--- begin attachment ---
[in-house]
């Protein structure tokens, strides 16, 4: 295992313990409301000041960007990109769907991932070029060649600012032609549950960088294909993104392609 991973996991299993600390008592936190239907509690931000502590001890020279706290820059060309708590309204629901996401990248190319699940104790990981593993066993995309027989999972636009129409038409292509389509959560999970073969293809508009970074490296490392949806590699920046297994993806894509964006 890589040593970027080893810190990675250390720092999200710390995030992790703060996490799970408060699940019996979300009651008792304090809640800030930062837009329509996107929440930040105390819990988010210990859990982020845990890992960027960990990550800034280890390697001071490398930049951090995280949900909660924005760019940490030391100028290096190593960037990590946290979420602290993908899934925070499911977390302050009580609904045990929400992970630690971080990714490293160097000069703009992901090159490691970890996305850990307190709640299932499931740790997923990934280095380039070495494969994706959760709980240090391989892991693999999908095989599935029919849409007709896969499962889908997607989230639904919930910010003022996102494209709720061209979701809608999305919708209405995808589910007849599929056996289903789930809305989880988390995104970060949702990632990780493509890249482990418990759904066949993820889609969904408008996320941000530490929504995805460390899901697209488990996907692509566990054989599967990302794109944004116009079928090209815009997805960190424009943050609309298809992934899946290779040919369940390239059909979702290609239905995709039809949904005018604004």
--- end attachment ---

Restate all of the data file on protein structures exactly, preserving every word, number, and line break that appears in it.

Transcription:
[in-house]
């Protein structure tokens, strides 16, 4: 295992313990409301000041960007990109769907991932070029060649600012032609549950960088294909993104392609 991973996991299993600390008592936190239907509690931000502590001890020279706290820059060309708590309204629901996401990248190319699940104790990981593993066993995309027989999972636009129409038409292509389509959560999970073969293809508009970074490296490392949806590699920046297994993806894509964006 890589040593970027080893810190990675250390720092999200710390995030992790703060996490799970408060699940019996979300009651008792304090809640800030930062837009329509996107929440930040105390819990988010210990859990982020845990890992960027960990990550800034280890390697001071490398930049951090995280949900909660924005760019940490030391100028290096190593960037990590946290979420602290993908899934925070499911977390302050009580609904045990929400992970630690971080990714490293160097000069703009992901090159490691970890996305850990307190709640299932499931740790997923990934280095380039070495494969994706959760709980240090391989892991693999999908095989599935029919849409007709896969499962889908997607989230639904919930910010003022996102494209709720061209979701809608999305919708209405995808589910007849599929056996289903789930809305989880988390995104970060949702990632990780493509890249482990418990759904066949993820889609969904408008996320941000530490929504995805460390899901697209488990996907692509566990054989599967990302794109944004116009079928090209815009997805960190424009943050609309298809992934899946290779040919369940390239059909979702290609239905995709039809949904005018604004």